In case you forgot, the Chicago Bears attempted a trade with the Baltimore Ravens during the first round of the NFL draft so they might move up a couple of spots to secure current Bears rookie offensive tackle Gabe Carimi.
With Jerry Angelo running things is it really any surprise that this went astray?
But it you look at it, Angelo’s failure to go through with the trade actually saved the Bears their fourth round draft selection (Idaho quarterback Nathan Enderle). So Chicago is certainly satisfied.
Baltimore is not but there’s not really much they or the NFL can do about it.
“The trade was not consummated,” NFL spokesman Greg Aiello said in an e-mail. “Therefore, there was no trade.
“Anything further with respect to it would be between the clubs.”
The Ravens feel like the Bears should compensate them for the pick that they lost with the failed trade attempt.
“I’m disappointed in the Bears and the McCaskeys,” Ravens owner Steve Bisciotti told the Baltimore Sun. “It is, in my opinion, a deviation from their great legacy. They concluded that their heartfelt and admirable apology was sufficient for our loss.
“All of us at the Ravens strongly disagree.”
But Chicago isn’t budging and doesn’t see fault in how the situation played itself out.
“We spoke to the Ravens about it, and we spoke to the league about it,” said George McCaskey. “We made a mistake. We apologized for it. The bottom line, as I understand it, the Ravens got the player they were wanting, and we got the player we were wanting.”
Can’t we all just get along and move on?
After addressing an offensive concern with the selection of offensive tackle Gabe Carimi with the 29th overall pick in the 2011 NFL Draft, the Chicago Bears’ focus shifted to defense in rounds two and three.
The Bears selected defensuve tackle Stephen Paea in the second round with the 53rd overall selection.
Jerry Angelo pulled off an uncharacteristic move to get the defensive tackle out of Oregon State. He traded up.
Unlike the non-trade gone wrong with Baltimore on day one, there was confusion with the trade with Washington.
Chicago moved up nine spots in the draft, dealing their second and fourth round picks to the Redskins in exchange.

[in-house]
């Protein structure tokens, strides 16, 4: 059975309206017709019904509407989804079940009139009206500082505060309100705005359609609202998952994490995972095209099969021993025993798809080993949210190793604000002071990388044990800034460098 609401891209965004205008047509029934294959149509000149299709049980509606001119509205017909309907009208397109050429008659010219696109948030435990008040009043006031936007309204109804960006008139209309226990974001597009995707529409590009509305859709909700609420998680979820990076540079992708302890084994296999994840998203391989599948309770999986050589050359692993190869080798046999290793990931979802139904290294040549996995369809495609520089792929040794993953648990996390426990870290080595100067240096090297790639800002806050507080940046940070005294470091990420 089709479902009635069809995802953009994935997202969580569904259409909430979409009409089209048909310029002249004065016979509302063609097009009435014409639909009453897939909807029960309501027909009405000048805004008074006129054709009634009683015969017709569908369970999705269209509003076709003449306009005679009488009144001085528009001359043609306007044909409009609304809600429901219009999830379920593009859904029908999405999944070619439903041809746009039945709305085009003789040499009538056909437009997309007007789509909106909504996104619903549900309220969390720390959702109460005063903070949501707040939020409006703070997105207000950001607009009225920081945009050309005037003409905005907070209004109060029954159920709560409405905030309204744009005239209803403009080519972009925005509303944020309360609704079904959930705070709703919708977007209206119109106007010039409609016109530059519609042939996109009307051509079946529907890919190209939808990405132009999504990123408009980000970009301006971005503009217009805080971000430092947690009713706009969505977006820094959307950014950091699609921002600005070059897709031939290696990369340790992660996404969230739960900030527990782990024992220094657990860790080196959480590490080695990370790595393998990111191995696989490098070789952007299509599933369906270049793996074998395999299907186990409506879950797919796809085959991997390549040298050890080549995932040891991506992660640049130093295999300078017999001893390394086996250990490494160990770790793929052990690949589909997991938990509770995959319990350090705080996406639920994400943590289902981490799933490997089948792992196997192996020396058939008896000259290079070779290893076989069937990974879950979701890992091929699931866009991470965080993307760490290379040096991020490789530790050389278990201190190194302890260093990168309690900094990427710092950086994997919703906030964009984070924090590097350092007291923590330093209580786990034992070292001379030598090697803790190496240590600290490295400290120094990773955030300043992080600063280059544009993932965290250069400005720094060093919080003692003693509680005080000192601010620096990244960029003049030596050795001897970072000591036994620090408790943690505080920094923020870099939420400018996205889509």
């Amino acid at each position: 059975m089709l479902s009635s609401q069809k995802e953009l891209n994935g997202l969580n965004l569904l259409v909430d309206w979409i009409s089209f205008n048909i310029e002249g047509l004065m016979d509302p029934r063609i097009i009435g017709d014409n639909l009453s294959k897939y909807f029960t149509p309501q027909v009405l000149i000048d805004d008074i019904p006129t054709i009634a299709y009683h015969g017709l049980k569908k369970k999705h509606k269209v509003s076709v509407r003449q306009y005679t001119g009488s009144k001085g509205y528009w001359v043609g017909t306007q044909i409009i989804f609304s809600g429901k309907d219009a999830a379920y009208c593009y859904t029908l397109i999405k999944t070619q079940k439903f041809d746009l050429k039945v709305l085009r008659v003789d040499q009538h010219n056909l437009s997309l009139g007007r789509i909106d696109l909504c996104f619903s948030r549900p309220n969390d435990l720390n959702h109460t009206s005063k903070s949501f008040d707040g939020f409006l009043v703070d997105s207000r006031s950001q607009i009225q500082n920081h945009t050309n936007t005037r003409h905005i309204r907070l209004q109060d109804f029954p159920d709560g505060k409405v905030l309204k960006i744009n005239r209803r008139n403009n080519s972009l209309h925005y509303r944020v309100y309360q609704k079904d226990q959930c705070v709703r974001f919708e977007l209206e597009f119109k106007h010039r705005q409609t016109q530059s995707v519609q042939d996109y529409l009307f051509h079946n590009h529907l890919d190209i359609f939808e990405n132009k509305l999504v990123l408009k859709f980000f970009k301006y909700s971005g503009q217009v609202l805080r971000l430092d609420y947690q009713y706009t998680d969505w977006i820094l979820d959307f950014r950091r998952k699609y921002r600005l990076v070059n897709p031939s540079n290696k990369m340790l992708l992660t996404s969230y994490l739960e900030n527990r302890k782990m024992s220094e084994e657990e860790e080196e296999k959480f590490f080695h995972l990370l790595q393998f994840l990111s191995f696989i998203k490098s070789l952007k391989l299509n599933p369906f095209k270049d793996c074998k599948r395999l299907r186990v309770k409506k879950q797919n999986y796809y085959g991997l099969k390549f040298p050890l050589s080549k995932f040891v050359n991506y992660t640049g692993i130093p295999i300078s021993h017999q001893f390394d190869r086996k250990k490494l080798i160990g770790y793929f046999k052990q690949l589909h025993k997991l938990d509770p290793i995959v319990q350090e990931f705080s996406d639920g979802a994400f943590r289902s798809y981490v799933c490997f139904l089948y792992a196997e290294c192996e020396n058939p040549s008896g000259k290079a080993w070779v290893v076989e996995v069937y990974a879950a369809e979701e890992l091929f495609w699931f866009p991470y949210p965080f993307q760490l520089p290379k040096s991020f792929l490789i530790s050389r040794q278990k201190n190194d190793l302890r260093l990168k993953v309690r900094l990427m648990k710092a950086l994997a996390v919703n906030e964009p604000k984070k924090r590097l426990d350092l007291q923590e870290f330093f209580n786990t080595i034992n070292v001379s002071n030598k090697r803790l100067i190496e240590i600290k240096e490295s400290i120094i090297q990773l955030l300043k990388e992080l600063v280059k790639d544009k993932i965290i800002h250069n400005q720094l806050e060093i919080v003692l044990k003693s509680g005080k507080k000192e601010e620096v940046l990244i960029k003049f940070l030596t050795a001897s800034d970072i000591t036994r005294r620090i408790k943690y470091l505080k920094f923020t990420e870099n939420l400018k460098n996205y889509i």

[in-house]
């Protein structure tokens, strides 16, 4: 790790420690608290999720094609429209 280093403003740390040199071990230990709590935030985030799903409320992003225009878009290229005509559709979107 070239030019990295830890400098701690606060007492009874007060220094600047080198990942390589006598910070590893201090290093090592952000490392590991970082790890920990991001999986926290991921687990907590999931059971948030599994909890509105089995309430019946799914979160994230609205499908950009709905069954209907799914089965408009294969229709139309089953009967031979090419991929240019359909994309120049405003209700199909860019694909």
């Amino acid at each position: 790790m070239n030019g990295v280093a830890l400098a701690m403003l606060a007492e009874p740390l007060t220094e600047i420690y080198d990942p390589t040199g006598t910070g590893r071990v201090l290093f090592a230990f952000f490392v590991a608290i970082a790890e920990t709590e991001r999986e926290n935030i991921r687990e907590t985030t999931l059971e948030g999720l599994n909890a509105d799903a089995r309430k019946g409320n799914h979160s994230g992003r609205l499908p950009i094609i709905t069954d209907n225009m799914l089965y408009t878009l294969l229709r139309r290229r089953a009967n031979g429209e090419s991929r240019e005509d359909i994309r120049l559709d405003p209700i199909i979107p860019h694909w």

“We’re real excited about selecting him with this pick,” said Bears director of player personnel Tim Ruskell. “We had an opportunity to work with the Redskins to get up. We thought there were a couple chances for him to go in the next few picks and we did not want to risk that, so we got him.”
Ruskell said that Bears coaches and scouts all preferred Paea to other defensive tackles on the board.
Paea is the real deal, according to the Bears. They admire his technique, his versatility and his quickness off the ball.
Paea is excited to join a storied franchise, and defense, in the Bears.
“I want to say I am blessed to be in this process,” Paea said. “All I know is it takes one team to love me and I feel like the Chicago Bears were the right team for me.
“I see the Chicago Bears playing the same type of defense that I love. It’s the attacking defense and that is what I have been playing at Oregon State. We have a similar type of defense and I was just blessed to get picked by a 4-3 scheme defense and of course Rod Marinelli in there. I am just blessed to be in that organization.”
The Chicago Bears got their man.
After a bit of confusion and perhaps a little desperation, the Bears drafted offensive tackle Gabe Carimi, out of Wisconsin, with the 29th overall pick in the 2011 NFL Draft on Thursday night.
“I had a great feeling I would end up with the Bears,” Carimi told reporters in a conference call. “I can’t be happier.”
General manager Jerry Angelo did something uncharacteristic when the Bears were attempting to trade up three spots to take the Wisconsin native. There was talk that the Kansas City Chiefs, who had a pick at No. 27, had interest.
But there was some confusion.
The Bears indeed agreed to the trade with the Baltimore Ravens but failed to complete the paperwork necessary. But luckily it panned out and Chicago got their man.
It was actually a surprise that Carimi slipped as far as he did, with most expecting him to be taken by the middle of the first round.
“It really honestly doesn’t matter to me,” he said. “The Bears picked me. I converted about 100 Packers fans to Bears fans. I cannot wait to play for (line coach) Mike Tice.”
Carimi will be one of the guys on the line in charge of making sure quarterback Jay Cutler stays upright, after he was sacked a league-high 56 times in 2010.
I like the pick of Carimi. I like it a lot.
I like his confidence. I like his cockiness. I like his skills. I like that he flat-out called himself the best tackle in the draft. That’s the attitude you want a player to have.
I admit that there was a part of me that believed that either Angelo would trade out of the first round, as exhibited in years past, or that he would draft another defensive player when the clear and obvious need of this team is on the offensive line.
But he made the right choice-for once.
I think he deserves one round of applause. Just this one time.